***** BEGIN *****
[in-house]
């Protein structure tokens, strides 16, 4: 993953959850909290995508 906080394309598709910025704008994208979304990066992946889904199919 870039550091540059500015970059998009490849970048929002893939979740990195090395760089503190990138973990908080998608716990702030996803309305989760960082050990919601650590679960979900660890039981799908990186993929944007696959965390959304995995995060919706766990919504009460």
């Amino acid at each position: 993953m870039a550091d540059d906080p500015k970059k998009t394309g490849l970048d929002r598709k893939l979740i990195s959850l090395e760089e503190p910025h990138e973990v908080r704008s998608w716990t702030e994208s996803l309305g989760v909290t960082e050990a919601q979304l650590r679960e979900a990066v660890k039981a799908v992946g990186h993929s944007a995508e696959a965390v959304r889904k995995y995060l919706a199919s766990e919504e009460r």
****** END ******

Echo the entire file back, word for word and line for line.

[in-house]
């Protein structure tokens, strides 16, 4: 993953959850909290995508 906080394309598709910025704008994208979304990066992946889904199919 870039550091540059500015970059998009490849970048929002893939979740990195090395760089503190990138973990908080998608716990702030996803309305989760960082050990919601650590679960979900660890039981799908990186993929944007696959965390959304995995995060919706766990919504009460």
């Amino acid at each position: 993953m870039a550091d540059d906080p500015k970059k998009t394309g490849l970048d929002r598709k893939l979740i990195s959850l090395e760089e503190p910025h990138e973990v908080r704008s998608w716990t702030e994208s996803l309305g989760v909290t960082e050990a919601q979304l650590r679960e979900a990066v660890k039981a799908v992946g990186h993929s944007a995508e696959a965390v959304r889904k995995y995060l919706a199919s766990e919504e009460r």